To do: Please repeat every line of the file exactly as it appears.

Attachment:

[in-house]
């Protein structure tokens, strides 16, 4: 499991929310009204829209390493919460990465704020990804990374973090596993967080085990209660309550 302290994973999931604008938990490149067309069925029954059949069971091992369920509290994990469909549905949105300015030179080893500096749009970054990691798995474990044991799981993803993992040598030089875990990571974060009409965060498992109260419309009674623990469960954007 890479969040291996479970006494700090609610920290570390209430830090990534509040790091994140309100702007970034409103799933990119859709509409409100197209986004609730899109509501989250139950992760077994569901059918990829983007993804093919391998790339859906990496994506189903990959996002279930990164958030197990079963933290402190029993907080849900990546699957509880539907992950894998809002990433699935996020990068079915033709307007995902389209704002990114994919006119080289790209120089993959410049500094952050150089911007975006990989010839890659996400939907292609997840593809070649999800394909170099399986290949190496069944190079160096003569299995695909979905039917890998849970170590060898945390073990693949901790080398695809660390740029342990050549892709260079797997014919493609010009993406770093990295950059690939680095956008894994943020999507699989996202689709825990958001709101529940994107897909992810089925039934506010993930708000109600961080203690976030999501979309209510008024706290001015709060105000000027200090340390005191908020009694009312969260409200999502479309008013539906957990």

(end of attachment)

[in-house]
């Protein structure tokens, strides 16, 4: 499991929310009204829209390493919460990465704020990804990374973090596993967080085990209660309550 302290994973999931604008938990490149067309069925029954059949069971091992369920509290994990469909549905949105300015030179080893500096749009970054990691798995474990044991799981993803993992040598030089875990990571974060009409965060498992109260419309009674623990469960954007 890479969040291996479970006494700090609610920290570390209430830090990534509040790091994140309100702007970034409103799933990119859709509409409100197209986004609730899109509501989250139950992760077994569901059918990829983007993804093919391998790339859906990496994506189903990959996002279930990164958030197990079963933290402190029993907080849900990546699957509880539907992950894998809002990433699935996020990068079915033709307007995902389209704002990114994919006119080289790209120089993959410049500094952050150089911007975006990989010839890659996400939907292609997840593809070649999800394909170099399986290949190496069944190079160096003569299995695909979905039917890998849970170590060898945390073990693949901790080398695809660390740029342990050549892709260079797997014919493609010009993406770093990295950059690939680095956008894994943020999507699989996202689709825990958001709101529940994107897909992810089925039934506010993930708000109600961080203690976030999501979309209510008024706290001015709060105000000027200090340390005191908020009694009312969260409200999502479309008013539906957990």